Tarleton's TIAER celebrates 30th anniversary
STEPHENVILLE — The Legislature created Tarleton State University’s Texas Institute for Applied Environmental Research in 1991 to address water quality along the North Bosque River. On Nov. 3 it celebrated three decades of life-changing discovery.
For 30 years, data collected for elected officials, government agencies and community planners has played a vital role in developing water-quality models and testing throughout the nation and around the world.
“Breakthroughs by TIAER scientists and staff are improving quality of life, it’s that simple,” said Tarleton President James Hurley. “And they’ve being doing it for 30 years, which testifies to their commitment to innovation and the common good.”
TIAER’s research involves projects in 35 U.S. states and Canada as well as partnerships with China, Ecuador, Ethiopia and New Zealand.
“The 30th anniversary of TIAER is the perfect time to recognize the important achievements of the researchers, staff and students who have all been instrumental in taking on global environmental challenges,” said Dr. Rupa Iyer, Tarleton Vice President for Research, Innovation and Economic Development. “TIAER work has led to significant changes and expanded knowledge in the areas of water quality and environmental science.”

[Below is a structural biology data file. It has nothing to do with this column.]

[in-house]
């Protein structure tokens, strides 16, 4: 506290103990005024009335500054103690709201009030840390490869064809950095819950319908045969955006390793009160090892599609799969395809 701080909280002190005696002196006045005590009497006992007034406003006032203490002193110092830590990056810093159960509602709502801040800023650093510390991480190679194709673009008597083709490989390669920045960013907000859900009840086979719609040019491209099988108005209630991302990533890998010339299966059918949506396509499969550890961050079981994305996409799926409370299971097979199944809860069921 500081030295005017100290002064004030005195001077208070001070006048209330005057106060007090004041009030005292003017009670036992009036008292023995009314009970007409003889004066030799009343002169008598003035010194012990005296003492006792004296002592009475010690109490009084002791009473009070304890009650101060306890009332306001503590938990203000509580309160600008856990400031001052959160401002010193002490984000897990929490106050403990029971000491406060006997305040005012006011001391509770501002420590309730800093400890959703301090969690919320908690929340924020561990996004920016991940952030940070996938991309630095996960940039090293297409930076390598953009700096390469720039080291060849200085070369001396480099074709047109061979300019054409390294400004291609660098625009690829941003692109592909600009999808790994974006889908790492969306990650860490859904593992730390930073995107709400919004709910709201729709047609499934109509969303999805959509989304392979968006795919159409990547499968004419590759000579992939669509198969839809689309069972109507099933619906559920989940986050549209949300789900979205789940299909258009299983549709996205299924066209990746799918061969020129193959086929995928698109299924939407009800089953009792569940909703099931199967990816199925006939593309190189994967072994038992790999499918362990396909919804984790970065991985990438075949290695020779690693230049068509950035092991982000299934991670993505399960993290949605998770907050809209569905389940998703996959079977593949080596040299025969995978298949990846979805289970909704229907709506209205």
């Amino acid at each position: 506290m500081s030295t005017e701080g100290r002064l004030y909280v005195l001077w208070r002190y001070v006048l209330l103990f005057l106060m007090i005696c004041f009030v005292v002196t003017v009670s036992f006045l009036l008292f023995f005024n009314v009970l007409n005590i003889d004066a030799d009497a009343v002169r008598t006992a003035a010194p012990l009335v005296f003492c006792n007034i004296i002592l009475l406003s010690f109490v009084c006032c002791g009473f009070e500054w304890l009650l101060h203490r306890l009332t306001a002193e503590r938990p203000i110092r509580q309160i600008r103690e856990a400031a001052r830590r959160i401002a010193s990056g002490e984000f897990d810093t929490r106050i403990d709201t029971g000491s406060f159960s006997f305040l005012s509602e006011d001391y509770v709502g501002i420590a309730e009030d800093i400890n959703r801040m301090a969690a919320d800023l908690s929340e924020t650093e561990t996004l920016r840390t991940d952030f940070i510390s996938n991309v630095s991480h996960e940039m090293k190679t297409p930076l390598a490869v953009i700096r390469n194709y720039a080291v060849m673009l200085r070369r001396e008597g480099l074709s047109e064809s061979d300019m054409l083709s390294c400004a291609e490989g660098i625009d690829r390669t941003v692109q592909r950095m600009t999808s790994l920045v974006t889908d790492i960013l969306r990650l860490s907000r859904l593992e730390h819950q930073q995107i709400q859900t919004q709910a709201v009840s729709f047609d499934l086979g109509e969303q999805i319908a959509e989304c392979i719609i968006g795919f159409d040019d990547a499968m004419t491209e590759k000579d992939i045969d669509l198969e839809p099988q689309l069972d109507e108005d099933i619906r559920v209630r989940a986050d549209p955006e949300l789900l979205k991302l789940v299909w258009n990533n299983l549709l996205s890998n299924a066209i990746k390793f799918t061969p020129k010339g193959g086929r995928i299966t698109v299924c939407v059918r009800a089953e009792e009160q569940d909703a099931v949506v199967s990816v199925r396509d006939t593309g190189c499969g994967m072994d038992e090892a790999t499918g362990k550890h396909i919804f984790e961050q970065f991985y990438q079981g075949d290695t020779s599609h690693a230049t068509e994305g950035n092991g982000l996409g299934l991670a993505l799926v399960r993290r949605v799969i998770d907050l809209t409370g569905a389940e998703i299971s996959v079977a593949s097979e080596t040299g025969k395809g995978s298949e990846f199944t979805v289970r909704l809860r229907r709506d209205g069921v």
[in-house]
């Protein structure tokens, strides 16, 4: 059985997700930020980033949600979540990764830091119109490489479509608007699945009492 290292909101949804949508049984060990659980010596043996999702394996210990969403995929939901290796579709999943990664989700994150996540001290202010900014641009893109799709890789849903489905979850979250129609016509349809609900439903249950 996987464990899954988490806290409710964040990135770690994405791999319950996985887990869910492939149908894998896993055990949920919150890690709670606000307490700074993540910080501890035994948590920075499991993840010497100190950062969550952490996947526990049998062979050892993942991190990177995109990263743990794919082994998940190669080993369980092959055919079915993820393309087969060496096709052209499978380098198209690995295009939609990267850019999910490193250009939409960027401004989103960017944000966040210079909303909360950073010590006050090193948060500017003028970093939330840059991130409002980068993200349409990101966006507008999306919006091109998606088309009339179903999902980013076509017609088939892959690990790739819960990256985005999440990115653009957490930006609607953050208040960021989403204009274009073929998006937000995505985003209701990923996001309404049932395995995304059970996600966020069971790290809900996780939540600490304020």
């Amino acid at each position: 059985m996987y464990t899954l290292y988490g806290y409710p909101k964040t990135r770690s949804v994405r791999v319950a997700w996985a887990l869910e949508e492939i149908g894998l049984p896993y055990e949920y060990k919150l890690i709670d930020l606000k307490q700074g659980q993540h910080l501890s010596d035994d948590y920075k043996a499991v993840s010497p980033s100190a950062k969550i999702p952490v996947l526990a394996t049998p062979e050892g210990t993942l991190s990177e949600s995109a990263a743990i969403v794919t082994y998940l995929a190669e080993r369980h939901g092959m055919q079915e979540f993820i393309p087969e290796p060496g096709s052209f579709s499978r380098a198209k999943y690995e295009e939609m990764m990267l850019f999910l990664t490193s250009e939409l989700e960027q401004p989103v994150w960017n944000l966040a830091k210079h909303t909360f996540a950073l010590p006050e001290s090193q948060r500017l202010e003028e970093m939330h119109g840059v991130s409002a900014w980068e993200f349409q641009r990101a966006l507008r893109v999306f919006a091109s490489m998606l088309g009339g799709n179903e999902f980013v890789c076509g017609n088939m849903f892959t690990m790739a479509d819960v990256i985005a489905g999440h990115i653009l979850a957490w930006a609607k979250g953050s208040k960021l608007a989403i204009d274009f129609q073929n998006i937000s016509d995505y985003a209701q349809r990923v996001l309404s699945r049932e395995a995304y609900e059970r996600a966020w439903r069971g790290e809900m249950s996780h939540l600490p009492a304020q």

Though active worldwide, Texas is still TIAER’s heart and soul.
Scientists collect water samples and run analyses at the nationally accredited laboratory from more than 15 watersheds across the state. These projects identify sources of pollution.
After Hurricane Harvey in 2017 and Tropical Storm Imelda in 2019, TIAER sent teams to measure hydrocarbon and bacterial contamination and assess water quality in flooded communities in South Texas.
Closer to home, TIAER and Texas A&M’s AgriLife Research received an almost $1 million grant in 2016 to expand the study of bioenergy recovery from dairy waste and improve the sustainability of agricultural industries at Tarleton’s Southwest Regional Dairy Center.
TIAER also regularly assists public entities in developing and implementing programs that promote environmental equality through instruments like the free, online Nutrient Tracking Tool. Developed in collaboration with the U.S. Department of Agriculture, the tool estimates nutrient and sediment losses, which helps farmers and ranchers conserve resources.